Good Reads Reviews

City of Veils – a World Unknown

City of Veils astonished me. I read a lot of science fiction because I like to think about differing cultures. The culture in which this murder took place could not be more foreign to me than if it were on another planet. Ms. Ferraris wrote a well-plotted mystery with believable characters and a satisfying ending. While the book is loaded with details showing the burden that conservative Muslim culture places on women, it also expressed an idea I had never considered: Muslim men are burdened by the religious laws as much as women. I highly recommend this book to those of you who would like to have a window looking into the world of modern Saudi Arabia.


Kingdom Come: The Final Victory by Tim LaHaye, Jerry B. Jenkins

Kingdom Come met my expectations for the polished duo of LaHaye and Jenkins. When the timeline for the plot needed to cover 1,000 years in under 400 pages, I was a bit sceptical that they could pull it off. They came through by using roughly the first half of the story to give a detailed account of the world under the authority of King Jesus.

The only ones in the new kingdom were Christians left on earth after King Jesus judged the nations. Those Christians who had died both before and during the tribulation returned with Jesus and ruled under Him. The mix of immortals and naturals quickly re-established the nations on earth.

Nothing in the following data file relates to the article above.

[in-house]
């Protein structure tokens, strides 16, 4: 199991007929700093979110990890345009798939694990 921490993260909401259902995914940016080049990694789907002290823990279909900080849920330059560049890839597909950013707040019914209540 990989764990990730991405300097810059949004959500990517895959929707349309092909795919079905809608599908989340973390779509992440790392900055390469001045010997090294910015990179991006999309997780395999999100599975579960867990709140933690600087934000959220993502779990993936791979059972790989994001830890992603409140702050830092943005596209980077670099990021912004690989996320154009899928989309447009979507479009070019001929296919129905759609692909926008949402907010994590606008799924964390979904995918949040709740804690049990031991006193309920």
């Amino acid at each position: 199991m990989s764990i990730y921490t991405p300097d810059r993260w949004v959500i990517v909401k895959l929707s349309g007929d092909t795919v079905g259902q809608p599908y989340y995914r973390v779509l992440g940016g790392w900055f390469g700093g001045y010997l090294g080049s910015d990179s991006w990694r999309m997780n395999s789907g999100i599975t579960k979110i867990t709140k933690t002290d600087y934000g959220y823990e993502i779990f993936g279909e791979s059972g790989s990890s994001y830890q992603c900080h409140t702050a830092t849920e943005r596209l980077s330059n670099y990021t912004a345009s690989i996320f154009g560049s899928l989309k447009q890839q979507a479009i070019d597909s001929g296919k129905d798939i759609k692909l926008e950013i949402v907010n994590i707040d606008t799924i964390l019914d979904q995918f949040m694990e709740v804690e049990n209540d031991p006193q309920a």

Even though Satan was removed from the earth, those who were born to the naturals had the choice of obedience or rebellion to King Jesus. The only conflict in the plot was the internal agonies that Christian parents felt on seeing their children rebel and the attempts by their friends and family to persuade them to change their minds.

While the authors limited the plot to follow the prophecies given in the Bible, they did an excellent job of building up to a climax and bringing both the book and the series to a grand completion.


The Discipline of Grace by Jerry Bridges, Gerald Bridges

Jerry Bridges wrote The Discipline of Grace to connect the understanding of God’s grace in Jesus Christ and seeking holiness. Unless our growth in holiness is anchored in God’s grace poured out in Jesus, then we drift into the rocky shoals of temptations, attempt to scale the cliffs of self-improvement, or wash up on the sandbars of helplessness. This book is a lighthouse that guides the reader away from these pit-falls.

The book speaks most strongly to those Christians who desire with all their hearts to follow God. To quote Mr. Bridges, “We do not become more holy either by discipline or by dependance. Neither do we become more holy by committing ourselves to God, or by developing Bible-based convictions. We become more holy by obedience to the Word of God by choosing to obey His will as revealed in the Scriptures in all the various circumstances in our lives.” In The Discipline of Grace, he shows the way all these other concepts contribute to reaching the place of a heart-felt desire to obey Him.